Saturday, January 29, 2011

The Legacy of Fred Wilpon

I'm sure you've all heard the Mets' latest news conference and/or read the growing number of articles from newspapers that are painting a picture of the Mets latest woes. But let me recap in my own words...
Mets owner, Fred Wilpon, a longtime friend of swindler Bernard Madoff, has found that he needs some money to help keep the Mets running as a first class organization. It's been widely reported that a mega-buck lawsuit has been filed against Mr. Wilpon in relation to the money he made investing with his friend.

Let me go on record and state this - I think within a year, the Wilpon family will no longer control the New York Mets. I really do think this lawsuit, and other Madoff-related business will result in the Wilpons needing to sell at least 50% of the Mets ballclub, and maybe closer to 100% of it. I can almost see Fred Wilpon walking out of the ballpark in tears of shame over this (if he hasn't already - remember, Wilpon and Son have kept saying that the Madoff business doesn't impact the Mets business, and somehow, trying to sell about 25% of the club to raise cash is some sort of impact).

Fred Wilpon, for 31 years, has had an owership stake in the New York Mets, purchasing a 5% share, along with Doubleday publishing, in 1980 from Joan Payson's heirs. Fred Wilpon worked his way up to 50% in the fall of 1986 when Doubleday publishing was sold (in a move that wasn't supposed to change anything about Mets' operations, and Nelson Doubleday, as a person, became co-owner, instead of being an owner through his company). In 2002, Wilpon bought out Nelson Doubleday to gain full control of the club and installed his son in a high-level position.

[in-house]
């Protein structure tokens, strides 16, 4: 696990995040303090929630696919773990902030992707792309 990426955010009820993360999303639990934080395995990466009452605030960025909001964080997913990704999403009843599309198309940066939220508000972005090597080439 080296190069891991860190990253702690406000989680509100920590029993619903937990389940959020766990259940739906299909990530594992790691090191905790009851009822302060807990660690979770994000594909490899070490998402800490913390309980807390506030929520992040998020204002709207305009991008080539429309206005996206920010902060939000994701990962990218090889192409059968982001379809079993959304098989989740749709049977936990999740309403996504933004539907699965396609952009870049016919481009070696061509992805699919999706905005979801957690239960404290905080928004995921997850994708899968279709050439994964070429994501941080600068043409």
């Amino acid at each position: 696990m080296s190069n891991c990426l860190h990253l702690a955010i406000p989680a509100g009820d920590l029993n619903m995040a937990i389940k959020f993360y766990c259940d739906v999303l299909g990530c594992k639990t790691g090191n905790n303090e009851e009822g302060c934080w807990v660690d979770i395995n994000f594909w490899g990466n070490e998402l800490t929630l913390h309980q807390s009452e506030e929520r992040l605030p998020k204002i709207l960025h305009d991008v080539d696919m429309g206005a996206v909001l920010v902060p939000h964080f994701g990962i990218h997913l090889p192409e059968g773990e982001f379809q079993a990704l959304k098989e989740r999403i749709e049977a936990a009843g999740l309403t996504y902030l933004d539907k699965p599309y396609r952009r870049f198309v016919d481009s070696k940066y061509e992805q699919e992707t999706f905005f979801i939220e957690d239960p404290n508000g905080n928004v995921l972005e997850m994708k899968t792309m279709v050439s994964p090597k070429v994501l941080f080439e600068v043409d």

In that time, the Mets have never been able to sustain winning for long periods of time, usually falling down to very low lows after coming oh so close.

I never liked Fred or Jeff Wilpon. I'm sure Fred Wilpon is a fine man, and I'm sure he's a good real estate person (where he has built up his fortune). But he was never a good baseball man. His son is even worse at it (at least Fred has skills outside of the Mets). But I never thought of either of them as crooks (well, stealing our money for that brick thing they call a ballpark for what they call a "team", but that's not at issue here). They probably aren't crooks, Fred was just associated with one. But it's going to cost them billions and a legacy.

The Madoff scandal's effect on the Mets is going to be much worse than originally thought. And the way the Mets have been run, and how they have played over the past few years is going to make things much much worse for Wilpon and Son.

It was asked in the press conference on Friday (which you can read here) what you can get for your millions of dollars for a non-controlling piece of the ballclub. Like most of the answers, they seemed to me like they were all non-answers (I'll excuse the ones where they couldn't answer because of pending legal matters).

So why would you want to spend that kind of money to get in bed with the Wilpons here? I think the answer is to be able to gain a larger stake in the club, maybe a controlling stake. Aside from that, I can't see any upside, especially in this economy. It was already stated that the Wilpons have tried to sell off part of the club to raise cash to no avail. Of course, this whole thing is about them seeking help, but I think it will be tough. The price will drive down, or in order to get the money they need, they have to sell off more. This is why I think this will eventually lead to the Wilpons no longer being in control of the Mets within a year. Remember, they continually denied (lied?) that Madoff would have any effect on the Mets ballclub, and here we are.

I see the Wilpons in a position to have to sell more of the club to get what they want. Maybe they know it. Maybe they're denying it. Maybe that have a plan.

Now let me ask this...would you rather see a brand-name come in with a smaller piece of the club (say 25%) and then this person comes in to bail out the Wilpons again buying another 25% (or more), or would you rather see a silent partner come in, basically with cash?

Leave a comment or drop me a line at DyHrdMET [at] gmail [dot] com. "Like" RememberingShea on Facebook (the function formerly known as "Becoming a Fan"). Become a Networked Blog